BREEDING FOR PRODUCTION...EGGS AND OR MEAT.

Discussion in 'General breed discussions & FAQ' started by hellbender, Dec 27, 2013.

  1. gjensen

    gjensen Overrun With Chickens

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    I believe in greens as an important part of a bird's diet. Particularly fresh, young, tender greens that are alive. When my birds are in their breeding pens, they are brought some daily. My opinion is that if we do not bring the birds fresh greens that are confined, we are not doing as we should. Historically, poultry breeders felt the same. BUT, they did not have the complete rations that we do today. That was their vitamin, mineral supplement. So my position is an opinion, not a fact. It would not be true to say that someone was neglecting their birds because they did not. My opinion is in part based on the greens being alive. Their is a lot to be said for food that is alive.

    I am a strong supporter of birds on range, in particular growing birds. I do not believe their can be a better substitute. I attribute this more than anything to access to a variety of herbs, grasses, and greens. I want them to have all three though I understand that coarse mature grasses should not be a large part of a bird's diet.

    I say the above because it is impossible to overstate the importance of fresh air, sunshine, and tender greens.

    On the other hand, our birds are not cows, sheep, rabbits, or horses. They are not high fiber animals. They are not ruminants. They are seed eaters. Sheep or cows do not require the amount of energy that our birds do. Our bird's heart rates are in excess of 250 beats per minute. They have very high respiration rates. They require a lot of energy to maintain this super high metabolism. They are more than anything, seed eaters. They need more energy (seeds) than any other thing.

    Cows are not big seed eaters. They are great converters of high fiber, low protein grass into flesh. They have comparatively low metabolisms and are equipped to get the most out of little. They are not made to process high energy feeds (corn), like a chicken is. It used to put on fat, because people like marbled beef. Not because it is best for the cows.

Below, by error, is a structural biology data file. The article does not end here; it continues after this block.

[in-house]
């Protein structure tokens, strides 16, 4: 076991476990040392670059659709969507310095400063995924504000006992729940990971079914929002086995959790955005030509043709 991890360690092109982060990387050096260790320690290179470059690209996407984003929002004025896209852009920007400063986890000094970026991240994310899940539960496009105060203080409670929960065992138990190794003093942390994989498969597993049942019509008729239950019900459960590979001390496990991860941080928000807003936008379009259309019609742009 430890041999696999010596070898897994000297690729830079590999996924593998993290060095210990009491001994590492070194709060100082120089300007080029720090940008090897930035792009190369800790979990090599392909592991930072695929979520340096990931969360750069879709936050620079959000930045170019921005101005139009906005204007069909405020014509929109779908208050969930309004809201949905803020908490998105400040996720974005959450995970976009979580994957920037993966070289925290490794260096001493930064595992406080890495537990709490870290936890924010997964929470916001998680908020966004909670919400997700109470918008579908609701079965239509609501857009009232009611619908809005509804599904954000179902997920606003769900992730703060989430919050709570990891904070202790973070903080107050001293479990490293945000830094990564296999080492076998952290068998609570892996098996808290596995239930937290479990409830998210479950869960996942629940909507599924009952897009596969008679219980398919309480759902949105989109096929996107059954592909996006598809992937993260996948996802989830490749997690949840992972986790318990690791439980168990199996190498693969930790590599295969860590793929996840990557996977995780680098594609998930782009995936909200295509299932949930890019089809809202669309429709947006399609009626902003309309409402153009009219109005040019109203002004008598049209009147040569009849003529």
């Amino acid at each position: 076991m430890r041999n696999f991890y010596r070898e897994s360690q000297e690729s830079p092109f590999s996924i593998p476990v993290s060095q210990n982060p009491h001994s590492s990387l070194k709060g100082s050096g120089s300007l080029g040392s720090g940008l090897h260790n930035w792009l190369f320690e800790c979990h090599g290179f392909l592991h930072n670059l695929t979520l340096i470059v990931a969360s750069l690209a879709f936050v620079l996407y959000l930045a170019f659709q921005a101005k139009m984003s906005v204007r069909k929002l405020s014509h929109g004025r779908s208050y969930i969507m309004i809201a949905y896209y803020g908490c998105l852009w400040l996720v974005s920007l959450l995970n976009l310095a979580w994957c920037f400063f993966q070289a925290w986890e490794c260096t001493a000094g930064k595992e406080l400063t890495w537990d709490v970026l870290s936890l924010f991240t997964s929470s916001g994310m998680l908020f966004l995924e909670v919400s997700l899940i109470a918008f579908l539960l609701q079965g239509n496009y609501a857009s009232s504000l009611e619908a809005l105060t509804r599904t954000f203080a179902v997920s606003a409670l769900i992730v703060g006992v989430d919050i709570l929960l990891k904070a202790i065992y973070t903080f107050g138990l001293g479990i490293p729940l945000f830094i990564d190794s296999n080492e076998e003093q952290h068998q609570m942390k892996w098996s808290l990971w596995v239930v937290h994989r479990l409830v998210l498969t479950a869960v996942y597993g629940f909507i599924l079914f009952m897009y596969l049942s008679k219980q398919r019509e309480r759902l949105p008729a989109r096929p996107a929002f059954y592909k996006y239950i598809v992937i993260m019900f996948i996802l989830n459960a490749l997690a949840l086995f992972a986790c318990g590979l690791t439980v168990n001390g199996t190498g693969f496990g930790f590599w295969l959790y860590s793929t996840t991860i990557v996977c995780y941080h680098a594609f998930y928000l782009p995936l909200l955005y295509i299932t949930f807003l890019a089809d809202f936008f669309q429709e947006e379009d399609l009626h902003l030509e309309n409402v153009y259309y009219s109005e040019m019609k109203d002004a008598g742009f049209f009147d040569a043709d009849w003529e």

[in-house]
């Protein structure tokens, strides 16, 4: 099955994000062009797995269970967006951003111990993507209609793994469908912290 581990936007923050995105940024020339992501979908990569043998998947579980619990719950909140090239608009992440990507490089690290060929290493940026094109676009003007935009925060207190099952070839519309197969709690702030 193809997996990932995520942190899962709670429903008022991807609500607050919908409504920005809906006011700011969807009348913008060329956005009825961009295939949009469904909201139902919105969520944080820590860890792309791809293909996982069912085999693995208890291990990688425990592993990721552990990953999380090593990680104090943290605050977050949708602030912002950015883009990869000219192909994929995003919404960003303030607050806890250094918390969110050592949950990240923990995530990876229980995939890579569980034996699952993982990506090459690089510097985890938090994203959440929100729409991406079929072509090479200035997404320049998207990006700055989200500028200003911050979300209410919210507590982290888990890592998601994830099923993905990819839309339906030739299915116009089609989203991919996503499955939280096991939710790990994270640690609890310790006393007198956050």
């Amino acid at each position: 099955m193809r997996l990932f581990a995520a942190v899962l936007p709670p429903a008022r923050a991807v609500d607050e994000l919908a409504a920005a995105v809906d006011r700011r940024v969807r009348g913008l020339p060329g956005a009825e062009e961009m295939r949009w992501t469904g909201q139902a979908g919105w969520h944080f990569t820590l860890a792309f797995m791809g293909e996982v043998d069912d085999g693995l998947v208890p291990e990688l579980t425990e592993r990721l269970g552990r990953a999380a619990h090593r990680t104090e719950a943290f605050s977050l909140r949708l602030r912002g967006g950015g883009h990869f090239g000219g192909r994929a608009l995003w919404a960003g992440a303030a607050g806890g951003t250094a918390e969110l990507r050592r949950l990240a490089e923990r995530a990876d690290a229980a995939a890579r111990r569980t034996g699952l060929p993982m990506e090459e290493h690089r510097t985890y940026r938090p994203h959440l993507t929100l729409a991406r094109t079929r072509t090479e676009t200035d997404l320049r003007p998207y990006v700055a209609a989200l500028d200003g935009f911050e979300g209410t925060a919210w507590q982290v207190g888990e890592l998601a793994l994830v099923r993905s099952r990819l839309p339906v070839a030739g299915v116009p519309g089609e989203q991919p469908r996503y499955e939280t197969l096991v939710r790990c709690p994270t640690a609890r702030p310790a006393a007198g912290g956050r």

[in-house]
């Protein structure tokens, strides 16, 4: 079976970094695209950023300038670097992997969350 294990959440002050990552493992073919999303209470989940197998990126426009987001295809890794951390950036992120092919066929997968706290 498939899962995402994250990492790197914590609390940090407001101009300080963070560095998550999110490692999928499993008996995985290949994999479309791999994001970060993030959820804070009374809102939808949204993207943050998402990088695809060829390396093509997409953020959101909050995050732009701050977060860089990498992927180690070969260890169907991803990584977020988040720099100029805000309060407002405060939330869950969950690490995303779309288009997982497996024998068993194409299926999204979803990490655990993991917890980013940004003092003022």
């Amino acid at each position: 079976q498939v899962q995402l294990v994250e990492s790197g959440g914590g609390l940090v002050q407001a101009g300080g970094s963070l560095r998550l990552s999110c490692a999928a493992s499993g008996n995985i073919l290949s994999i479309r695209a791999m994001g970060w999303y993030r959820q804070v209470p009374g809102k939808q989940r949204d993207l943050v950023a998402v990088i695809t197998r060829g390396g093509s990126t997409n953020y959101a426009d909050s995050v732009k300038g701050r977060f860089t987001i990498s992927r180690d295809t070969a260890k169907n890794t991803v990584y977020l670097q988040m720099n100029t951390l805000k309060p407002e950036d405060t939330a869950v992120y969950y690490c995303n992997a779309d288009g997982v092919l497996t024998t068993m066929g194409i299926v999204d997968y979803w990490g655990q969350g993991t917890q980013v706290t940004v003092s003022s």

Your poultry meat will be more nutritionally dense, because of the added time required to develop that flesh. Also that the birds get more exercise. The flesh will more developed. Any improvement in the eggs would be from the variety of feed stuffs that they have access to.

    So I believe and emphasize the access to greens for our birds, but will hold to that grains and legumes should be the majority of their diet. They need more than anything (in qty) energy.

    Ducks, and especially geese, are better converters of green forage.
     
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  2. Arielle

    Arielle Chicken Obsessed

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  3. Heron's Nest Farm

    Heron's Nest Farm Chillin' With My Peeps

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    I finally caught up after vacation!

    I would like 4 eggs a week year round. Dob't get me wrong, an egg a day would be lovely, but 4 a week seems fair. This said, I usually cull after 2 years.
     
  4. Heron's Nest Farm

    Heron's Nest Farm Chillin' With My Peeps

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    And now let's talk culling.

    I'm going to try and be VERY specific about my end goal needs in relationship to my question: If egg production is my goal, and I am breeding specifically for feed to egg conversion (mind you we range our birds and feed ), what thoughts do you have on culling layers (when in life cycle and what are you looking for)? How about males for future breeding (what characteristics would you look for and when would you cull)?

    Keep it short and sweet. I'm really looking for timing calls here. I don't want to keep poor producers around long or raise males for nothing. That being said, Maybe a nice meaty three finger spread on the pelvis is worth breeding INTO a line even if she's not so great on production (eggs per week)? What kind of cockrel traits are you looking at in relationship to egg production?

    It's almost a feeling I get, but if you can put your mojo into words I'd be most appreciative.
     
  5. bmvf

    bmvf Chillin' With My Peeps

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    I was going to say, "Wait a minute!", but then I got what your saying.

    The organic, no-grain dairy guys don't graze short, lush grass because it's too rich and digestible. They prefer taller, more fibrous grass. Some of the high production dairy herds add a pound or two of straw to the ration to slow rate of passage. Adding straw can also help with some health problems.
     
  6. DesertChic

    DesertChic Overrun With Chickens